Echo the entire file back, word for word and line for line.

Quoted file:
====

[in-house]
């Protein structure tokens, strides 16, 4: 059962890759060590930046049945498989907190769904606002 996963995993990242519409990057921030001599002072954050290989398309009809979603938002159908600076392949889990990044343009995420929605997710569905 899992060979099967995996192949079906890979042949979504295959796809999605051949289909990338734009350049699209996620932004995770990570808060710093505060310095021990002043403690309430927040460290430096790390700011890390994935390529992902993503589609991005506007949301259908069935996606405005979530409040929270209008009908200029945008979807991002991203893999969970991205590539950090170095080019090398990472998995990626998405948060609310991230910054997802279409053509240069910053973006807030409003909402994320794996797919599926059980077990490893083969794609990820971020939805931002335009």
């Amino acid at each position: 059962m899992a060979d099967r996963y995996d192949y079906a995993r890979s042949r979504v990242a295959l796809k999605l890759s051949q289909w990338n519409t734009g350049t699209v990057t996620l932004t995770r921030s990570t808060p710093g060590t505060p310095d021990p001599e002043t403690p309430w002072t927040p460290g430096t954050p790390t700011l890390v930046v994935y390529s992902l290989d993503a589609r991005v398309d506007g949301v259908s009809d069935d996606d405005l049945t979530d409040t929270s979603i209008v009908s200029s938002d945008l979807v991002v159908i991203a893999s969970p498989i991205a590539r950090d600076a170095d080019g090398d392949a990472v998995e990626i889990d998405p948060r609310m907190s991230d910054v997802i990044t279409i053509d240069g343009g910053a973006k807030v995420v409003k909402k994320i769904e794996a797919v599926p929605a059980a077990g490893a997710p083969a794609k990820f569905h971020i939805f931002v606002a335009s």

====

[in-house]
């Protein structure tokens, strides 16, 4: 059962890759060590930046049945498989907190769904606002 996963995993990242519409990057921030001599002072954050290989398309009809979603938002159908600076392949889990990044343009995420929605997710569905 899992060979099967995996192949079906890979042949979504295959796809999605051949289909990338734009350049699209996620932004995770990570808060710093505060310095021990002043403690309430927040460290430096790390700011890390994935390529992902993503589609991005506007949301259908069935996606405005979530409040929270209008009908200029945008979807991002991203893999969970991205590539950090170095080019090398990472998995990626998405948060609310991230910054997802279409053509240069910053973006807030409003909402994320794996797919599926059980077990490893083969794609990820971020939805931002335009």
């Amino acid at each position: 059962m899992a060979d099967r996963y995996d192949y079906a995993r890979s042949r979504v990242a295959l796809k999605l890759s051949q289909w990338n519409t734009g350049t699209v990057t996620l932004t995770r921030s990570t808060p710093g060590t505060p310095d021990p001599e002043t403690p309430w002072t927040p460290g430096t954050p790390t700011l890390v930046v994935y390529s992902l290989d993503a589609r991005v398309d506007g949301v259908s009809d069935d996606d405005l049945t979530d409040t929270s979603i209008v009908s200029s938002d945008l979807v991002v159908i991203a893999s969970p498989i991205a590539r950090d600076a170095d080019g090398d392949a990472v998995e990626i889990d998405p948060r609310m907190s991230d910054v997802i990044t279409i053509d240069g343009g910053a973006k807030v995420v409003k909402k994320i769904e794996a797919v599926p929605a059980a077990g490893a997710p083969a794609k990820f569905h971020i939805f931002v606002a335009s």